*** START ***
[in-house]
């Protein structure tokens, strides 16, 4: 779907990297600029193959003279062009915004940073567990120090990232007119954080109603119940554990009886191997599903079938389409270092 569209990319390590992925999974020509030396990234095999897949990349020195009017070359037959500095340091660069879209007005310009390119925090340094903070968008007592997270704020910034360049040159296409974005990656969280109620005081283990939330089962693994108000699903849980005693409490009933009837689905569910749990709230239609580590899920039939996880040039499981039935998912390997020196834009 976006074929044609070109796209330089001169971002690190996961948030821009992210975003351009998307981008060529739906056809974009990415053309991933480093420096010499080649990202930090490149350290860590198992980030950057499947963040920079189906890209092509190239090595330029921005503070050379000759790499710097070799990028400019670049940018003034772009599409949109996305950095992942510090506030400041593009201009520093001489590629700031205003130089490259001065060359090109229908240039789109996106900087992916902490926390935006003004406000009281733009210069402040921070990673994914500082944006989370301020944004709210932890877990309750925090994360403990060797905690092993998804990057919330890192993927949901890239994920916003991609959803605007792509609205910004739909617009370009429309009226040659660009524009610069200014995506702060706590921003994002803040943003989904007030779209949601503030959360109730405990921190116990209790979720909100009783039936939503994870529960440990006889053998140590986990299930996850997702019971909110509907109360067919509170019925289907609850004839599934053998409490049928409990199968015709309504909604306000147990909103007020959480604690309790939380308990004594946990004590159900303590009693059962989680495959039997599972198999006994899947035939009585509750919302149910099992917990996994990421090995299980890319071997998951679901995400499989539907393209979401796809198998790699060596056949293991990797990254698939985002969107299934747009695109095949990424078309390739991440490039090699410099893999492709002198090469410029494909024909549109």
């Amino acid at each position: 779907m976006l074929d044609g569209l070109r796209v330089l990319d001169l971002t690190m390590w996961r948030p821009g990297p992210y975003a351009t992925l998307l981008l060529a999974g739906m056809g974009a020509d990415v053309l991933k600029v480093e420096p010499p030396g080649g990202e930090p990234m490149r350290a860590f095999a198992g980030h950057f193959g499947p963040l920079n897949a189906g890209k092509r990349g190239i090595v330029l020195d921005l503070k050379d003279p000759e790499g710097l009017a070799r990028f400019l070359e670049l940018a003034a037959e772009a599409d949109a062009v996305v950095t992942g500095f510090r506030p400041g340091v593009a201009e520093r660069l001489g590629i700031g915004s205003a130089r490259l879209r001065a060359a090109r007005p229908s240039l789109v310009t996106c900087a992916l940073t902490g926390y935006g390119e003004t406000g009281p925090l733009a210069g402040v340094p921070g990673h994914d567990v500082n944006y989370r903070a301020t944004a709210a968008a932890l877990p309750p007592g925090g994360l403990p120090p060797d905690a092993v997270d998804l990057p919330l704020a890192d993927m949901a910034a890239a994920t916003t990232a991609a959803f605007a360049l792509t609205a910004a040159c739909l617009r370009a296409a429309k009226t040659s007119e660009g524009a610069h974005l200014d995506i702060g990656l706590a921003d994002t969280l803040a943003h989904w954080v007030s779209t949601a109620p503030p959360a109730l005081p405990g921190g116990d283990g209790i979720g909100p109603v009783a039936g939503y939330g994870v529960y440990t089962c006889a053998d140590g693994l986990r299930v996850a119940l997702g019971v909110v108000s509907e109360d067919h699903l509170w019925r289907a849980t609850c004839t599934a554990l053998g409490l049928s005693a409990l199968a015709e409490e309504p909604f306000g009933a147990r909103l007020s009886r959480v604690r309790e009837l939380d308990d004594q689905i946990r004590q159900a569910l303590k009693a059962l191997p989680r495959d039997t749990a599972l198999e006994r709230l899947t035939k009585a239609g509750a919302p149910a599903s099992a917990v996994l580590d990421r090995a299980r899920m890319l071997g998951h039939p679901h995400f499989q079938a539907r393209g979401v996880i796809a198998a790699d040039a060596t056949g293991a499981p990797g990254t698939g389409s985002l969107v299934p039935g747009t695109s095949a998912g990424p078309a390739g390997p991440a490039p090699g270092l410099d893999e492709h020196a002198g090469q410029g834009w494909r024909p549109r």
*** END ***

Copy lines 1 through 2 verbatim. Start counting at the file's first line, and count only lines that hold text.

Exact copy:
[in-house]
């Protein structure tokens, strides 16, 4: 779907990297600029193959003279062009915004940073567990120090990232007119954080109603119940554990009886191997599903079938389409270092 569209990319390590992925999974020509030396990234095999897949990349020195009017070359037959500095340091660069879209007005310009390119925090340094903070968008007592997270704020910034360049040159296409974005990656969280109620005081283990939330089962693994108000699903849980005693409490009933009837689905569910749990709230239609580590899920039939996880040039499981039935998912390997020196834009 976006074929044609070109796209330089001169971002690190996961948030821009992210975003351009998307981008060529739906056809974009990415053309991933480093420096010499080649990202930090490149350290860590198992980030950057499947963040920079189906890209092509190239090595330029921005503070050379000759790499710097070799990028400019670049940018003034772009599409949109996305950095992942510090506030400041593009201009520093001489590629700031205003130089490259001065060359090109229908240039789109996106900087992916902490926390935006003004406000009281733009210069402040921070990673994914500082944006989370301020944004709210932890877990309750925090994360403990060797905690092993998804990057919330890192993927949901890239994920916003991609959803605007792509609205910004739909617009370009429309009226040659660009524009610069200014995506702060706590921003994002803040943003989904007030779209949601503030959360109730405990921190116990209790979720909100009783039936939503994870529960440990006889053998140590986990299930996850997702019971909110509907109360067919509170019925289907609850004839599934053998409490049928409990199968015709309504909604306000147990909103007020959480604690309790939380308990004594946990004590159900303590009693059962989680495959039997599972198999006994899947035939009585509750919302149910099992917990996994990421090995299980890319071997998951679901995400499989539907393209979401796809198998790699060596056949293991990797990254698939985002969107299934747009695109095949990424078309390739991440490039090699410099893999492709002198090469410029494909024909549109």